| 8:32 pm on Jul 27, 2006 (gmt 0)|
I don't recall any WCAG or usability recommendations on setting visited link colours, but I do tend to use them in all sites I create. Usually I use a faded/lighter shade of the main link colour for this, but not always.
I also like them from a user perspective. I must have the memory span of a goldfish as I can never remember which links I've already visited, so a visual indication of this via the visited link colour is useful.
Guess other CSS stylings could also be used for visited links, though I'd only tend to do that if it fits in with the overall scheme of links on the site.
One thing that does annoy me is the used of bold CSS styles for link hover settings when the base link style is normal. This can cause text blocks containing the links to jump about and reflow, which is the part I find annoying.
| 11:07 pm on Jul 27, 2006 (gmt 0)|
I think it is certainly useful when visited links change in some way - it helps my memory too. It seems to be generally accepted that they just change colour in some way, and to be honest if they changed much more than that it could be confusing for most users these days I think.
It is also handy, when you are coming back to a site many days later and you want to find the info you were looking at when you were last there - if the visited links are highlighted then they can point you back in the right direction.
I don't think that main navigation links need to change after they have been visited, as it is likely people will be going back to them again anyway.
It is also useful when a page is linked to more than once from a page, but perhaps with different linking text. After you have visited the linked page, then all the other links change too so you know they are the same and you don't have to bother clicking to see.
ASIDE: Normal links... There are a lot of links out there where the developer has gotten rid of the underline and relied solely on a colour difference to indicate a link - I think this could be problematic in terms of accessibility.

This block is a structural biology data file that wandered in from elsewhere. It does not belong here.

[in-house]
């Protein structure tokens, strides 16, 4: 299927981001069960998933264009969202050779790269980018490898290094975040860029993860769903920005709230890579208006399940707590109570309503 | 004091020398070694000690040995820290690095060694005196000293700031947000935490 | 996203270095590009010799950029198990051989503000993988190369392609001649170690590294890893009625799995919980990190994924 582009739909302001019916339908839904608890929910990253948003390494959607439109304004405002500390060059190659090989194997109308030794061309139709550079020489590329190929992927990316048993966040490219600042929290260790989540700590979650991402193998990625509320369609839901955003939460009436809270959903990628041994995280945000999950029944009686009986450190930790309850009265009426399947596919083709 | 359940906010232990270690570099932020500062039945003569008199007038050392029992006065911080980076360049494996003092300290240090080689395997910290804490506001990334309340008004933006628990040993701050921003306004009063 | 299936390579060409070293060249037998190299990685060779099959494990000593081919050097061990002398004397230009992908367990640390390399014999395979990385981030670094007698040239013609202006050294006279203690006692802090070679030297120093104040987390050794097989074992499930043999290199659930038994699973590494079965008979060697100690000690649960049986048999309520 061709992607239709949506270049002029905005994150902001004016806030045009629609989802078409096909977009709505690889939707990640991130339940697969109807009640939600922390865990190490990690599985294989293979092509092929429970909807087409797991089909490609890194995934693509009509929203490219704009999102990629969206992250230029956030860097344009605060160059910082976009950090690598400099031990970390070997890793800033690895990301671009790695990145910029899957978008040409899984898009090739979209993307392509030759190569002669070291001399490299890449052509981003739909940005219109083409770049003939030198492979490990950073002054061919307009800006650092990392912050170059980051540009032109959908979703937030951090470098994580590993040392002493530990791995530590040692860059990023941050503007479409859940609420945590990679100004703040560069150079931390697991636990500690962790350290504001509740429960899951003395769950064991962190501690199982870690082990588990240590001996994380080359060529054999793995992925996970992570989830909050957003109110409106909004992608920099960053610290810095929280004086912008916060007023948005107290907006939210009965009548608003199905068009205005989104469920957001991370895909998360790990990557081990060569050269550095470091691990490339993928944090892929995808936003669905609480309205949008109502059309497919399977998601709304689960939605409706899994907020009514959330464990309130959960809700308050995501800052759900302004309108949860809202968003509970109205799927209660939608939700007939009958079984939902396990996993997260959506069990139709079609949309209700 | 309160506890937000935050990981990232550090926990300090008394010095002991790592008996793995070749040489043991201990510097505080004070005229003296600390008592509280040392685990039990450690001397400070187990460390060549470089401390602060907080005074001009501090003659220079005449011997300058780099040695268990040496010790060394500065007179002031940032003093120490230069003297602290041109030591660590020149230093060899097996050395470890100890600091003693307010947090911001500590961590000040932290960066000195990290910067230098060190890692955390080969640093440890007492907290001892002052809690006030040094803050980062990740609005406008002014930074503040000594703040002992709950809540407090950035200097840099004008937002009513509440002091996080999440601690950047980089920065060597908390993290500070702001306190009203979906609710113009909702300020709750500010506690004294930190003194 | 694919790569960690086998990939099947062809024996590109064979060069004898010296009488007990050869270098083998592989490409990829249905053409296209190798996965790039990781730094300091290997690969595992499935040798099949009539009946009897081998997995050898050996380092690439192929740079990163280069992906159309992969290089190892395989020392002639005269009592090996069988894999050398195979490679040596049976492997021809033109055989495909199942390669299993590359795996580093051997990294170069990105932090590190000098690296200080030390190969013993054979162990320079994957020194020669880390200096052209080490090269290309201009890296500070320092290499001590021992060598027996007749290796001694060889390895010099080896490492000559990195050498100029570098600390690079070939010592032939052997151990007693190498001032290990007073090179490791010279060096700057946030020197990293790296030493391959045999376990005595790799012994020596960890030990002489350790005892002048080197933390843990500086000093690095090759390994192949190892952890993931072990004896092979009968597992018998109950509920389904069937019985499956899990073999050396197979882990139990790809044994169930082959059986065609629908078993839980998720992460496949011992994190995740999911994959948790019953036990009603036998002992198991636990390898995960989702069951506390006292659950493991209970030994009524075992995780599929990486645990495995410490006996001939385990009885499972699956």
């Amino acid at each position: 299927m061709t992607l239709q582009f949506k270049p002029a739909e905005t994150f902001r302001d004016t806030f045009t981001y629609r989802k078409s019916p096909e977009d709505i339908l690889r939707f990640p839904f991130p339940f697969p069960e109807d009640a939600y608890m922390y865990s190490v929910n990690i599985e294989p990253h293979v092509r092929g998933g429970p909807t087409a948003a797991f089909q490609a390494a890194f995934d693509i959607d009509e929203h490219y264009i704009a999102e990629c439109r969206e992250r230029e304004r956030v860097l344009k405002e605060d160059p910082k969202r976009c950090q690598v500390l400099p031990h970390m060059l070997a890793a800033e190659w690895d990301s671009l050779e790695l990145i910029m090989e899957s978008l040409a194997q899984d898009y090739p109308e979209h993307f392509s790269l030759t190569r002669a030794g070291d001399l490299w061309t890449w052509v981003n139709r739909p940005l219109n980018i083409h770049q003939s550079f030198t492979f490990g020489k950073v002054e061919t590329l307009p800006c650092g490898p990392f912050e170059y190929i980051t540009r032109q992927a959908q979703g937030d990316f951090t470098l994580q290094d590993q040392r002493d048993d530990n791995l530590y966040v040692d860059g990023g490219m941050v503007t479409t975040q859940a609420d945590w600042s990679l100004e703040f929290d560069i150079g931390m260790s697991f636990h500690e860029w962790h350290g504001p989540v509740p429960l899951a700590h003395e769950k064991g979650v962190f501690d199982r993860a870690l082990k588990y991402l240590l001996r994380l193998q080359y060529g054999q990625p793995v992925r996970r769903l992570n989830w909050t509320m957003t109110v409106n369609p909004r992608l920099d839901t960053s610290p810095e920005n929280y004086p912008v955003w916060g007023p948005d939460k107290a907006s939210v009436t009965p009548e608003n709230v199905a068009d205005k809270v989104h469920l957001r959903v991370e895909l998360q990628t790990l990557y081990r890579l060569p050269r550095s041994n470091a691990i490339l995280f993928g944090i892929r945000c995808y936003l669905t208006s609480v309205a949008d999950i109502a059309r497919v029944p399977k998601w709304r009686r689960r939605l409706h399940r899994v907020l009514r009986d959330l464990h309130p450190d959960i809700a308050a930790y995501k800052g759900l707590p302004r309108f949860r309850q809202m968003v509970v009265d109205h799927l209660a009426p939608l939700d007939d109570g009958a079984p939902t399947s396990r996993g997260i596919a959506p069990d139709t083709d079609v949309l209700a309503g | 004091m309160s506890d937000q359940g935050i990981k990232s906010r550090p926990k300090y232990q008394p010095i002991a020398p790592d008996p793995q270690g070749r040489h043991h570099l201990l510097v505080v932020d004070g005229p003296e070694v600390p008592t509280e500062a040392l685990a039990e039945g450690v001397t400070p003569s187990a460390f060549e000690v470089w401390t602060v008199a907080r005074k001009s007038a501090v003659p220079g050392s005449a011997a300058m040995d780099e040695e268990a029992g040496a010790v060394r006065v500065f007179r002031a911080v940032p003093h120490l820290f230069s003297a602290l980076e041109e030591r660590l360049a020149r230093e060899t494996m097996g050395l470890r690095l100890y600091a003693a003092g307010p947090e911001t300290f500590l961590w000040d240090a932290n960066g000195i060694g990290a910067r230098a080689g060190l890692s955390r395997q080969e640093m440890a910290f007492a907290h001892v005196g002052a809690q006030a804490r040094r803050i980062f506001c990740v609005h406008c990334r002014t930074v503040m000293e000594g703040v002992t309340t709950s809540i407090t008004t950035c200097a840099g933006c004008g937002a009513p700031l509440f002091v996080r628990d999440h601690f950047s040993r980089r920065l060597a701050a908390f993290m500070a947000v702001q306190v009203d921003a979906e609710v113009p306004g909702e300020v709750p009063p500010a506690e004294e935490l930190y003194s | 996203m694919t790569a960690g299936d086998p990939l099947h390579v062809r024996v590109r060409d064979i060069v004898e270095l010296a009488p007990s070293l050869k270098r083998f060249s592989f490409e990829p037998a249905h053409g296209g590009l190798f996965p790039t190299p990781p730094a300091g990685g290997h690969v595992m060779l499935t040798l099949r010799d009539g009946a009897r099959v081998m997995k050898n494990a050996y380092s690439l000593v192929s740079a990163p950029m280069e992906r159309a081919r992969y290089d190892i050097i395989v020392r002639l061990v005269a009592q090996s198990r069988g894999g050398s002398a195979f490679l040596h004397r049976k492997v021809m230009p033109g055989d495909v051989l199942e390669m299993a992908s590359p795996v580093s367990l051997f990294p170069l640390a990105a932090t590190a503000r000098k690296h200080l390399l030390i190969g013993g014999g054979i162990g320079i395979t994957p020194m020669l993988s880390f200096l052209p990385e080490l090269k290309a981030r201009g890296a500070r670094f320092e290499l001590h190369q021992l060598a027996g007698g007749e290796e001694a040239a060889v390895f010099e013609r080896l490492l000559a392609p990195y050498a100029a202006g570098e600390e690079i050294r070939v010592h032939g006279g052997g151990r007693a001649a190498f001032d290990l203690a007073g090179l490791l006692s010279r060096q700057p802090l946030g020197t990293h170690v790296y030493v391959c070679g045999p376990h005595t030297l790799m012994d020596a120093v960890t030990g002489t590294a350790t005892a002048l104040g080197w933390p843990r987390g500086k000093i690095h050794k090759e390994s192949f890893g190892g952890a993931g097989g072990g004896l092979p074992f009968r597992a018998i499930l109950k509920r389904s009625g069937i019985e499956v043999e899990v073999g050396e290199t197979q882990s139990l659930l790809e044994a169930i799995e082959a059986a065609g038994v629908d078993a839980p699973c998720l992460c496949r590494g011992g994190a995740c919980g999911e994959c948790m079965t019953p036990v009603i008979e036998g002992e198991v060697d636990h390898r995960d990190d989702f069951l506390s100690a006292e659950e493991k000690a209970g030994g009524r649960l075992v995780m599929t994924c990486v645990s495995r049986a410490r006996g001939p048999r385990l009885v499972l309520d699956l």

| 6:47 pm on Aug 10, 2006 (gmt 0)|
I get annoyed when a designer matches anchor text to the rest of the page and changes colour only on mouse over. Am I really supposed to run the mouse over every word on the page?
There are <i>de facto</i> conventions about identifying anchor text. To depart from them on a whim smacks of arrogance and arrogant web designers have me reaching for the back button.
| 3:14 pm on Aug 11, 2006 (gmt 0)|
|I get annoyed when a designer matches anchor text to the rest of the page and changes colour only on mouse over |
That's really bad, I assume that's not done by any of the big players?
I usually go for a different colour for links, and underlined. If underlining isn't wanted (for main navigation, or by awkward clients who don't think it looks nice) I would go for just colour, and I quite like underline on mouseover.
For visited links, I would also agree that it's good to use a different colour, I like to use grey.
| 10:43 am on Aug 19, 2006 (gmt 0)|
It has been a general practice since time immeorial to make visited link different then the rest.
The reson was to let the visitor know that he/she has already visted a link and not visit it again.
Sometimes you are too lost in reading or seeing that you loose sight of what you have already visited and what is left to be visited.
| 6:57 pm on Sep 24, 2006 (gmt 0)|
Links should be underlined (or otherwise significantly different). Relying on color alone is _bad_ usability.
| 1:21 pm on Sep 27, 2006 (gmt 0)|
+1 to DrDoc comment, links in text should be underlined - have a read through Dive into Accessibility: Day 12 [diveintoaccessibility.org] to better understand why.
Also (and I use to do otherwise) visited links should be of a different color to help able visitors know where thay have been. Screen reader will mention that the link has been visited when reading it out loud (at least JAWS does).